“Was not their mistake once more bred of the life of slavery that they had been living?—a life which was always looking upon everything, except mankind, animate and inanimate—‘nature,’ as people used to call it—as one thing, and mankind as another, it was natural to people thinking in this way, that they should try to make ‘nature’ their slave, since they thought ‘nature’ was something outside them” — William Morris

Tuesday, April 30, 2013

Object-Oriented Ontology and Memory

The formal cause of something is its past, its memory, as in the memory inscribed in a silicon wafer. Memory precisely is a state in which “everything is there, but nothing is ever present.” We have already encountered the question of memory in thinking the continued existence of objects in the previous chapter. It seems appropriate then that the notion of bardo would come around once more, since bardos are the repetition of memories. This time, however, we are dealing with the bardo of dying, the way in which repetition is caught in something deadly. The (superficial, given) appearance of an object just is its warping by another object, which is another way of saying that the “past life” of an object is its form.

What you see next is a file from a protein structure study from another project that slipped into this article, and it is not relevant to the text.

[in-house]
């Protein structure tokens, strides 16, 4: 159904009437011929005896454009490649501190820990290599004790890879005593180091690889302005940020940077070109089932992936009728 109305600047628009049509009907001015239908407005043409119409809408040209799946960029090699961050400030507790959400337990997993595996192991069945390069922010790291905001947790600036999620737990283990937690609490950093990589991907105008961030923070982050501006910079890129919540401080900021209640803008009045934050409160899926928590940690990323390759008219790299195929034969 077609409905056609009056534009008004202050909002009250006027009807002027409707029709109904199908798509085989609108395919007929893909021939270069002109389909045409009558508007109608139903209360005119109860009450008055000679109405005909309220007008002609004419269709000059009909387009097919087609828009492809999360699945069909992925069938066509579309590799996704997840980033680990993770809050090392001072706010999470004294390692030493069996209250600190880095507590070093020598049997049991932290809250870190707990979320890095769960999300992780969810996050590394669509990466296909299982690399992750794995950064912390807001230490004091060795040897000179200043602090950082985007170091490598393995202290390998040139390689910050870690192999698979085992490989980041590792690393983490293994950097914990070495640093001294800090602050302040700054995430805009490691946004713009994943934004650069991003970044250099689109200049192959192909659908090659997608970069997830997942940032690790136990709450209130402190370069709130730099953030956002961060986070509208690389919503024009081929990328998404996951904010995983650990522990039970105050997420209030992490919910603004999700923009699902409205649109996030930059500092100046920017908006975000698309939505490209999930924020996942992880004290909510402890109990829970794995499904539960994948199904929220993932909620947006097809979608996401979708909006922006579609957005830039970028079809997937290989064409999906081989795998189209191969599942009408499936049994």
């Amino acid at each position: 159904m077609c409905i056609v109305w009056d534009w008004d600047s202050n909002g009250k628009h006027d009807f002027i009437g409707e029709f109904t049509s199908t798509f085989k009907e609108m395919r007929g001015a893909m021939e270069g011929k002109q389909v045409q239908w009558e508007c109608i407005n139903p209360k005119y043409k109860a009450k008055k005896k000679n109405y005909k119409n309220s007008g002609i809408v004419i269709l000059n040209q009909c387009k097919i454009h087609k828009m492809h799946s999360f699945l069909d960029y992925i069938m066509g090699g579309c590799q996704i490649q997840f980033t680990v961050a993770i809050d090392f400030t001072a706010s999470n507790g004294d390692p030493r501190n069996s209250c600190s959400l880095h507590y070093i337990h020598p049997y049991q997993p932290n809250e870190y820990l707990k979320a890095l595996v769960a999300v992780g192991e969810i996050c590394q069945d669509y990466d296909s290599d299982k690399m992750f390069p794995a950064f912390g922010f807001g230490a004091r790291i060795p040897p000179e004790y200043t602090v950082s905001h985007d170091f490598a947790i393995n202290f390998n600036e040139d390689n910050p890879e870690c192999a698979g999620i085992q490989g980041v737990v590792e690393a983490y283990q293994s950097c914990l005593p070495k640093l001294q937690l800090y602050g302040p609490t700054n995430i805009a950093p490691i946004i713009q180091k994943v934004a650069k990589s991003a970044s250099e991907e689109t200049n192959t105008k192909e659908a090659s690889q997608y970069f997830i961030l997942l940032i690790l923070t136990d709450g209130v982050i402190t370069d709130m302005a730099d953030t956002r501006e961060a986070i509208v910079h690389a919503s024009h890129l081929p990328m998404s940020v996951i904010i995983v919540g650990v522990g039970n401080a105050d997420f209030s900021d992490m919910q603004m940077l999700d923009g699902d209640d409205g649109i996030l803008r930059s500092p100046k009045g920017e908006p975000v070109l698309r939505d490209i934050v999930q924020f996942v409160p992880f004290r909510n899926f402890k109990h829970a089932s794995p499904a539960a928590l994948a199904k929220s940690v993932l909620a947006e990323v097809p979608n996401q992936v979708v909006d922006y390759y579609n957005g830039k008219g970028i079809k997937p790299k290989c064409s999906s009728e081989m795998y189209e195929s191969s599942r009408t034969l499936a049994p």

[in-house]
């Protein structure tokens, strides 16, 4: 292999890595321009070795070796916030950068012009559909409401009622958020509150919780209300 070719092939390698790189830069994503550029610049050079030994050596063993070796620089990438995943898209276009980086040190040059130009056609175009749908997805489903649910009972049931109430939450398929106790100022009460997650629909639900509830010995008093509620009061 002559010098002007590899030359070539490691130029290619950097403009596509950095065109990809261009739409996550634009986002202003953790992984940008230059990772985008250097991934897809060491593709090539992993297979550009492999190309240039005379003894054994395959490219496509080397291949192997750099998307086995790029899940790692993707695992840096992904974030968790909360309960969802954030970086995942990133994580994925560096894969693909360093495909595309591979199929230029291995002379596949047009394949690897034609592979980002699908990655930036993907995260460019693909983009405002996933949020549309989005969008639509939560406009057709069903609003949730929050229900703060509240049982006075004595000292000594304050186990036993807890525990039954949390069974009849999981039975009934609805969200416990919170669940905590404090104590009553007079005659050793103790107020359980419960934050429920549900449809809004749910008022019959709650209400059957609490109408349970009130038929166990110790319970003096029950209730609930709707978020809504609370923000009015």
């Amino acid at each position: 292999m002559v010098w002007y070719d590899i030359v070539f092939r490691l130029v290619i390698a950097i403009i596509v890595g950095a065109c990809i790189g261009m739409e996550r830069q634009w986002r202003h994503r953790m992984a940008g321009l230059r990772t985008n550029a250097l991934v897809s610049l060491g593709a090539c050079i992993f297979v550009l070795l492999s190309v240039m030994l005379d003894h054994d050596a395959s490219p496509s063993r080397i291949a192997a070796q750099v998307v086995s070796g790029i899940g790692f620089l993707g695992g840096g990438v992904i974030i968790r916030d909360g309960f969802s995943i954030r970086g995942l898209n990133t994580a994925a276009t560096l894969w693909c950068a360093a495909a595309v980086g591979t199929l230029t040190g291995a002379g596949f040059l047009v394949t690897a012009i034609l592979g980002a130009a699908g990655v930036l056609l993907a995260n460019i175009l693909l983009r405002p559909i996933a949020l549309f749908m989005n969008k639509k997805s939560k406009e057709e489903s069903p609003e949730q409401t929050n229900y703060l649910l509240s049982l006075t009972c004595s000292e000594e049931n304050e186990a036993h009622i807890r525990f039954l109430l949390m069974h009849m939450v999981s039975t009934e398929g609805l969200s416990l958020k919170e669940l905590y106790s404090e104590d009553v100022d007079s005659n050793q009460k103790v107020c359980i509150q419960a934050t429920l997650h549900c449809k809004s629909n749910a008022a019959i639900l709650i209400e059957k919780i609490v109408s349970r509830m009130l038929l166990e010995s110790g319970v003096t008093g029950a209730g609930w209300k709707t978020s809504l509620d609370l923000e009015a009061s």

What Hegel says about the abstractness of the I cannot be said about how an asteroid piles into Earth, causing a gigantic molten chunk to blurt out the other side and become the Moon.The asteroid never encounters Earth as just a blank screen, onto which it projects its own fantasy, its form—its warping by other objects.The asteroid does not perform a negation of every positive content, a Hegelian “abstraction from all determinateness.” The ego of an object is simply the record of the traumas that happened to it—this goes for the objects called human, for whom the ego is a virtual, sensual object.Thus there are no blank screens in reality whatsoever.
--Realist Magic 

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